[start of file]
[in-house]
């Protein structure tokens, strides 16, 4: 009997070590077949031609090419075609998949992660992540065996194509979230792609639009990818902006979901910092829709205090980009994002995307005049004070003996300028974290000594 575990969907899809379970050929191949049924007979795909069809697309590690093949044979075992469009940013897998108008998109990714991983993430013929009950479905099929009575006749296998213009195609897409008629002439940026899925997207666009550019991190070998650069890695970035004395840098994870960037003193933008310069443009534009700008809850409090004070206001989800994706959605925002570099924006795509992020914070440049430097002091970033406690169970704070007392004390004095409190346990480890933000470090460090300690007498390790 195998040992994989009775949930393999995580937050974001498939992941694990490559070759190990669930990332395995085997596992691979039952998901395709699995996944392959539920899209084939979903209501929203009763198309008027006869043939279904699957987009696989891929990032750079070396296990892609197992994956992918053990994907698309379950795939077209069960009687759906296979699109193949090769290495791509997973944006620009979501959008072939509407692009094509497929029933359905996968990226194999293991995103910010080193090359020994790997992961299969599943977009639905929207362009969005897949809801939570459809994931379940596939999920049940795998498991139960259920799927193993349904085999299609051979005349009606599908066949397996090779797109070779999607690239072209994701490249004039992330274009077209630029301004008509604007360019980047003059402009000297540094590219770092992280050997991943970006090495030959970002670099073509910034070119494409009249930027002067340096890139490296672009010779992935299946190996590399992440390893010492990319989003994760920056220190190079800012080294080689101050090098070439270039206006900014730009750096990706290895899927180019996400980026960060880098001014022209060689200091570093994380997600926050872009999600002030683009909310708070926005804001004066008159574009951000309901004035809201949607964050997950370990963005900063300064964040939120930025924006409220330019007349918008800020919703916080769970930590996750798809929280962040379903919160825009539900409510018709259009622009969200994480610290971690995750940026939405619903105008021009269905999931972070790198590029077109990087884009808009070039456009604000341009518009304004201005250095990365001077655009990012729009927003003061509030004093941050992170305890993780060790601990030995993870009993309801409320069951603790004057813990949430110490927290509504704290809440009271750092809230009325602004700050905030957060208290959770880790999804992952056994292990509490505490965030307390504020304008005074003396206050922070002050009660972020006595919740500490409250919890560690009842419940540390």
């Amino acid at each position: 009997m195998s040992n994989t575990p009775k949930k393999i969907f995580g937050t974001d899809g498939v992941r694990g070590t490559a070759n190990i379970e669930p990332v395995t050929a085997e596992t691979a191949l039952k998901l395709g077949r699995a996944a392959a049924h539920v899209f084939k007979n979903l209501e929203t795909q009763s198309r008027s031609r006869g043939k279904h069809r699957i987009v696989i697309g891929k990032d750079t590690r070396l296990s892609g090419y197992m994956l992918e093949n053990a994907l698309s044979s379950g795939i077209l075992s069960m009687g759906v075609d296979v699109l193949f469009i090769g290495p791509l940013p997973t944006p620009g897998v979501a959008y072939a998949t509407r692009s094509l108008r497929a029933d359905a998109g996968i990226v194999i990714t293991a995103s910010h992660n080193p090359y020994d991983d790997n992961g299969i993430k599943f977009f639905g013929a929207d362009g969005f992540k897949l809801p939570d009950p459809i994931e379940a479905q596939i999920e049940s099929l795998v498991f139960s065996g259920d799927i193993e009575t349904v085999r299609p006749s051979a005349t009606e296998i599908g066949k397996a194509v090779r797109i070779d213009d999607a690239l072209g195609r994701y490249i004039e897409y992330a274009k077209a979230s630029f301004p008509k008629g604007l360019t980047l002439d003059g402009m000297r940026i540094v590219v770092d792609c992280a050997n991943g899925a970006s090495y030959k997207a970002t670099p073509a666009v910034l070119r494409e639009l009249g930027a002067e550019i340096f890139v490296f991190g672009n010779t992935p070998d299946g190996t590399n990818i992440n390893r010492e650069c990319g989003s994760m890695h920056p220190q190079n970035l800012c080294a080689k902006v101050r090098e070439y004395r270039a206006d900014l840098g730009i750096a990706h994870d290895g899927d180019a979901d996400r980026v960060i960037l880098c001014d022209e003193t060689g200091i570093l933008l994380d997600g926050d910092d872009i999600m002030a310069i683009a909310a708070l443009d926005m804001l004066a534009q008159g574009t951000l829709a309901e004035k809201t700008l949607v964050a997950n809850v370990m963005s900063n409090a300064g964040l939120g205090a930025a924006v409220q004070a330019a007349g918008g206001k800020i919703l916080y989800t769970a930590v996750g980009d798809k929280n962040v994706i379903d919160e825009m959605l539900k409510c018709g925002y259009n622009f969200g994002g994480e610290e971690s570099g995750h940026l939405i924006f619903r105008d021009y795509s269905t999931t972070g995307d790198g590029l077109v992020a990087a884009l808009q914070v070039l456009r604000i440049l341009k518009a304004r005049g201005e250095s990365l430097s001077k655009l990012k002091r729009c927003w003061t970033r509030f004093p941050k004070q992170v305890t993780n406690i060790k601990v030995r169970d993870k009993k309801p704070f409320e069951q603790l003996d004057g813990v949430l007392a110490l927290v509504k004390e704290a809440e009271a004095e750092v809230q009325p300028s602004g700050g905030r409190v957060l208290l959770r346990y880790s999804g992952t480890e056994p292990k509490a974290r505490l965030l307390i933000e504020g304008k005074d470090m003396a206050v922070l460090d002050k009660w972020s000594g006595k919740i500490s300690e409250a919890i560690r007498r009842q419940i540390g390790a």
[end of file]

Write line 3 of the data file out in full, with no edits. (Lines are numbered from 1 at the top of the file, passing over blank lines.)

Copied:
């Amino acid at each position: 009997m195998s040992n994989t575990p009775k949930k393999i969907f995580g937050t974001d899809g498939v992941r694990g070590t490559a070759n190990i379970e669930p990332v395995t050929a085997e596992t691979a191949l039952k998901l395709g077949r699995a996944a392959a049924h539920v899209f084939k007979n979903l209501e929203t795909q009763s198309r008027s031609r006869g043939k279904h069809r699957i987009v696989i697309g891929k990032d750079t590690r070396l296990s892609g090419y197992m994956l992918e093949n053990a994907l698309s044979s379950g795939i077209l075992s069960m009687g759906v075609d296979v699109l193949f469009i090769g290495p791509l940013p997973t944006p620009g897998v979501a959008y072939a998949t509407r692009s094509l108008r497929a029933d359905a998109g996968i990226v194999i990714t293991a995103s910010h992660n080193p090359y020994d991983d790997n992961g299969i993430k599943f977009f639905g013929a929207d362009g969005f992540k897949l809801p939570d009950p459809i994931e379940a479905q596939i999920e049940s099929l795998v498991f139960s065996g259920d799927i193993e009575t349904v085999r299609p006749s051979a005349t009606e296998i599908g066949k397996a194509v090779r797109i070779d213009d999607a690239l072209g195609r994701y490249i004039e897409y992330a274009k077209a979230s630029f301004p008509k008629g604007l360019t980047l002439d003059g402009m000297r940026i540094v590219v770092d792609c992280a050997n991943g899925a970006s090495y030959k997207a970002t670099p073509a666009v910034l070119r494409e639009l009249g930027a002067e550019i340096f890139v490296f991190g672009n010779t992935p070998d299946g190996t590399n990818i992440n390893r010492e650069c990319g989003s994760m890695h920056p220190q190079n970035l800012c080294a080689k902006v101050r090098e070439y004395r270039a206006d900014l840098g730009i750096a990706h994870d290895g899927d180019a979901d996400r980026v960060i960037l880098c001014d022209e003193t060689g200091i570093l933008l994380d997600g926050d910092d872009i999600m002030a310069i683009a909310a708070l443009d926005m804001l004066a534009q008159g574009t951000l829709a309901e004035k809201t700008l949607v964050a997950n809850v370990m963005s900063n409090a300064g964040l939120g205090a930025a924006v409220q004070a330019a007349g918008g206001k800020i919703l916080y989800t769970a930590v996750g980009d798809k929280n962040v994706i379903d919160e825009m959605l539900k409510c018709g925002y259009n622009f969200g994002g994480e610290e971690s570099g995750h940026l939405i924006f619903r105008d021009y795509s269905t999931t972070g995307d790198g590029l077109v992020a990087a884009l808009q914070v070039l456009r604000i440049l341009k518009a304004r005049g201005e250095s990365l430097s001077k655009l990012k002091r729009c927003w003061t970033r509030f004093p941050k004070q992170v305890t993780n406690i060790k601990v030995r169970d993870k009993k309801p704070f409320e069951q603790l003996d004057g813990v949430l007392a110490l927290v509504k004390e704290a809440e009271a004095e750092v809230q009325p300028s602004g700050g905030r409190v957060l208290l959770r346990y880790s999804g992952t480890e056994p292990k509490a974290r505490l965030l307390i933000e504020g304008k005074d470090m003396a206050v922070l460090d002050k009660w972020s000594g006595k919740i500490s300690e409250a919890i560690r007498r009842q419940i540390g390790a």